The kids do not go back to school until next week, but Theresa May’s cabinet had no such luxury.
On Wednesday this week, the full cabinet met at Chequers, the prime minister’s official country house retreat, in what was described as a ‘Brexit summit’.
There, May reiterated: “We must continue to be very clear that Brexit means Brexit; that we’re going to make a success of it. That means there’s no second referendum, no attempts to sort of stay in the EU by the back door.”
Nobody is claiming that the technicalities of Brexit will be easy anymore. On the contrary, with every tug on a legislative thread, it becomes ever clearer what a knotty issue Brexit is. However, it also looks less likely that we will be negotiating the terms of our exit against a backdrop of economic Armageddon.
Despite the dire warnings, the first signs are that confidence hasn’t collapsed, particularly on the high street. The Markit household finances index recorded a marked downturn in sentiment in July with a score of 47.1 (anything below 50 is in negative territory), but bounced back to 49.8 in August. According to the Office for National Statistics, retail sales recorded a 1.4% rise in July after a 0.9% fall in June. John Lewis and Next have also made encouraging noises.
But the ultimate effect of Brexit on the economy remains as clear as mud. Yes, Brexit means Brexit, but what exactly does Brexit mean? Does it mean membership of the European Economic Area, some form of bespoke relationship with the EU or reliance on World Trade Organization rules? I suspect no one knows.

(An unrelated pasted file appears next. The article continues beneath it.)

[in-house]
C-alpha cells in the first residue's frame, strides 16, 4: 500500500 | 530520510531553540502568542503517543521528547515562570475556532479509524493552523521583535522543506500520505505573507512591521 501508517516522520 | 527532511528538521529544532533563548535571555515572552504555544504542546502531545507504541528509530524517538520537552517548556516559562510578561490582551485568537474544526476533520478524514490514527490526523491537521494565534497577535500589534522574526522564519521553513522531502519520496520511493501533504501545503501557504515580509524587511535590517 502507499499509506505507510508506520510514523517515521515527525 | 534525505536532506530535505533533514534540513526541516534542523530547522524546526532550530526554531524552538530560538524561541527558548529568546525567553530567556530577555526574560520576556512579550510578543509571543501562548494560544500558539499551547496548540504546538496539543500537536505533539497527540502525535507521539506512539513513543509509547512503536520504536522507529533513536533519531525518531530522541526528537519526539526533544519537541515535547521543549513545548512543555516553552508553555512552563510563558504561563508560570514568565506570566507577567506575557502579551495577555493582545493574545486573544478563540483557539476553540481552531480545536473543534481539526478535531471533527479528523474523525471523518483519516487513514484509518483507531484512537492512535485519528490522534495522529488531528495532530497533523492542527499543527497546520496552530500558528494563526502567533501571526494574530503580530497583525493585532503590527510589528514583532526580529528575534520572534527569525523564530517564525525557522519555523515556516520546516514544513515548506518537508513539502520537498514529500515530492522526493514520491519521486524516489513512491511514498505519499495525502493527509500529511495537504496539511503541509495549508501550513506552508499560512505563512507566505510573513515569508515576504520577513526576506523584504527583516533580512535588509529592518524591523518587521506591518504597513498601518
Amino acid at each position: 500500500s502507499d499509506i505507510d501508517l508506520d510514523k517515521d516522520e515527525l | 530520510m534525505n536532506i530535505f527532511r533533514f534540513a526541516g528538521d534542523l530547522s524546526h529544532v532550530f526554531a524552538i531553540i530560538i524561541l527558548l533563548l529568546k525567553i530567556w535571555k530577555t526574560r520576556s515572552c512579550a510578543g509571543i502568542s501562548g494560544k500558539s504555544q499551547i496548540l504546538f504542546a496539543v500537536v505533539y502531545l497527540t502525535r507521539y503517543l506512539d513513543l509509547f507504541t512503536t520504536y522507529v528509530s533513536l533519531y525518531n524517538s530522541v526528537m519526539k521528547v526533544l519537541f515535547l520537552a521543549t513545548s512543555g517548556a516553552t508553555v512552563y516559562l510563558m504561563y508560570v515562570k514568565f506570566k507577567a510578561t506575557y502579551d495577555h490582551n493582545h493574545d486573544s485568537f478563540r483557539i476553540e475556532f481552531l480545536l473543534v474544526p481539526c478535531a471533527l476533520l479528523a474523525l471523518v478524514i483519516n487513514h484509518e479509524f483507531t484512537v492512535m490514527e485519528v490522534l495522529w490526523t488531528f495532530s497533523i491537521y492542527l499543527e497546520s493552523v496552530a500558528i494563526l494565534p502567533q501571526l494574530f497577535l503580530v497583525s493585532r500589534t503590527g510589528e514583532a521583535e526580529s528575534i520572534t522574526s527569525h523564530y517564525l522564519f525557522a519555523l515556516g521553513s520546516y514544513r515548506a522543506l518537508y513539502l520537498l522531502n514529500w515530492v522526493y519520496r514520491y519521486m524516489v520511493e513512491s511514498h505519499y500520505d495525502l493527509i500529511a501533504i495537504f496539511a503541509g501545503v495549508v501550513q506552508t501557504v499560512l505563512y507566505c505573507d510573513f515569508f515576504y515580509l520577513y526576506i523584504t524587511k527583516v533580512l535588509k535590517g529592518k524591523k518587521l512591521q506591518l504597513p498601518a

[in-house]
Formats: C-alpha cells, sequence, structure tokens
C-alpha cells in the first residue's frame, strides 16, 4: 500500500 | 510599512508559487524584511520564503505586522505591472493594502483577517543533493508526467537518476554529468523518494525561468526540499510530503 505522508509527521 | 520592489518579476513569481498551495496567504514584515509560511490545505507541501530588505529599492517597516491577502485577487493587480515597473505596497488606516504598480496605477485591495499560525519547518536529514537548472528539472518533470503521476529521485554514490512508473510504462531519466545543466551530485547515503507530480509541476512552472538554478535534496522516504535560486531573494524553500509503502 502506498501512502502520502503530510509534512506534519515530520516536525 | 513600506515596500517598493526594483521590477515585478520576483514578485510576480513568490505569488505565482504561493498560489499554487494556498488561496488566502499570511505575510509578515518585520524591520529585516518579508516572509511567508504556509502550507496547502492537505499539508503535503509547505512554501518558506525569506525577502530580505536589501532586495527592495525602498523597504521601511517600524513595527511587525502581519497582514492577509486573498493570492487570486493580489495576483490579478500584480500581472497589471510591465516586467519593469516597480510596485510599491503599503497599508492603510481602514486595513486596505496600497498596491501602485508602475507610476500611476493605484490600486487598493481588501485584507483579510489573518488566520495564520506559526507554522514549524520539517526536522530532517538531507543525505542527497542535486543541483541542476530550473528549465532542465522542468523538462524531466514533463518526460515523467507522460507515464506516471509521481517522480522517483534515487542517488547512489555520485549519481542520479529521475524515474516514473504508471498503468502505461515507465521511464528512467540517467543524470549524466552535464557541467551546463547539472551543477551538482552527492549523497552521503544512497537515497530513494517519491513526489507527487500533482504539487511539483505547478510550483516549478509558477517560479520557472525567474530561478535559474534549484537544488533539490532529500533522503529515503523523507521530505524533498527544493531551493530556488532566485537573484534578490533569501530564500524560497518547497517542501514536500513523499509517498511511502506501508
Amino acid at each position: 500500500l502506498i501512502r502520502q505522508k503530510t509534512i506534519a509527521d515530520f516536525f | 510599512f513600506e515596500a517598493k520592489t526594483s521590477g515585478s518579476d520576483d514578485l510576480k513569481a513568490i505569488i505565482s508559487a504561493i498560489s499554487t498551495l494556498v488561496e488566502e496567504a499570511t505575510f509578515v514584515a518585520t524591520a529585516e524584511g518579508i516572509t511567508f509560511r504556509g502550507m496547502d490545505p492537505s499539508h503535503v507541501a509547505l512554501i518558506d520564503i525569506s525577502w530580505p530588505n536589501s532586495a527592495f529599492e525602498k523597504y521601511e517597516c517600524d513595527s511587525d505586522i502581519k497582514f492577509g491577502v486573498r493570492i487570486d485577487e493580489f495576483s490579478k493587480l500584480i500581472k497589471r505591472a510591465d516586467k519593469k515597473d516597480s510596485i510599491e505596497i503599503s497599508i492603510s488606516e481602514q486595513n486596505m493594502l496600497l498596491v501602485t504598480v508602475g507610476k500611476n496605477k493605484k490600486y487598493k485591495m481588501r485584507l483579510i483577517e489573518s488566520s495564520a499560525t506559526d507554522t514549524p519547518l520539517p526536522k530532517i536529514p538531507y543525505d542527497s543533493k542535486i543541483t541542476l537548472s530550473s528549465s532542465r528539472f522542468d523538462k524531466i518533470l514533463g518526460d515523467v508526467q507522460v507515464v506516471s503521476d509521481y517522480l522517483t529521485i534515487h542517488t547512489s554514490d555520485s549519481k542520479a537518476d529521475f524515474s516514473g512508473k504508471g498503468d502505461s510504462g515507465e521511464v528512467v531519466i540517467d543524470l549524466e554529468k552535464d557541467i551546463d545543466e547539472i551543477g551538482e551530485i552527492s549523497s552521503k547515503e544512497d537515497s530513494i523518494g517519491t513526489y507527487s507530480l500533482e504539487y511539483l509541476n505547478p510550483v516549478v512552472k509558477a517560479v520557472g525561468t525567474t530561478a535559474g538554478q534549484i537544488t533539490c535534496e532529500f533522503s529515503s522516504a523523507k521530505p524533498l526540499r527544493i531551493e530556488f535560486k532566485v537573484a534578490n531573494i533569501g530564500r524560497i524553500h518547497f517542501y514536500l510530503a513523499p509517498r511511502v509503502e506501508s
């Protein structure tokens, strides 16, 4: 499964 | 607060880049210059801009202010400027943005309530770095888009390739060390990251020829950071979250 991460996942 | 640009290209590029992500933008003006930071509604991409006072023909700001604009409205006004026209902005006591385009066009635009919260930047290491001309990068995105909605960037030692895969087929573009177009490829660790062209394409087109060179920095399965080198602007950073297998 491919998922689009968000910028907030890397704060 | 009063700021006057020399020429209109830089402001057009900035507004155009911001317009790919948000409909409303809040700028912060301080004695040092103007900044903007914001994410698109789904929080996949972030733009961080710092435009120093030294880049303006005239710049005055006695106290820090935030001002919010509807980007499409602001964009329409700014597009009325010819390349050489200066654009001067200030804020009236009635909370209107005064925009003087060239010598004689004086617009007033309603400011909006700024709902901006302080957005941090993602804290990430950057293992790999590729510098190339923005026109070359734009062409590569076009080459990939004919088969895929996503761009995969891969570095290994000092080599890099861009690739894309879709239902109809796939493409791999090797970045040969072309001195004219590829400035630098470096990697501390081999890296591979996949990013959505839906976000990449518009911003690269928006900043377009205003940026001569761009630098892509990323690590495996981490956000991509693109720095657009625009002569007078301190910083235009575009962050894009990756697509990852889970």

What is clear is that immigration will be at the heart of negotiations, as it was at the heart of the Brexit campaign. This is an issue that, however much the industry would like to regard it as secondary to the economic arguments, is anything but.
I had viewed Britain as a welcoming nation, but the extreme xenophobia immediately on display post referendum has continued to simmer away, erupting once again this week in the vicious murder of Polish factory worker Arkadiusz Jóźwik in Essex.
As I report in our feature on student accommodation, many people are deeply concerned about the message that the Brexit vote and its aftermath are sending to the rest of the world. If the best and brightest think they will be subject to racist taunts on the streets of Britain, why would they choose to study at our universities?
On the one hand, we are hoping that leaving the EU will allow us to trade more freely with the rest of the world and attract greater volumes of direct investment.
On the other, we are sending out the message that foreigners aren’t welcome - not the desperate residents of the Jungle camp in Calais, not the 6,500 migrants rescued off the coast of Sicily this week and not, it seems disturbingly, many people already living in the UK.
Buy our stuff and we’ll buy yours, but if possible let’s do it without having to live and work alongside one another? It’s not a very attractive proposition, is it… and is that really how we want to talk to the world?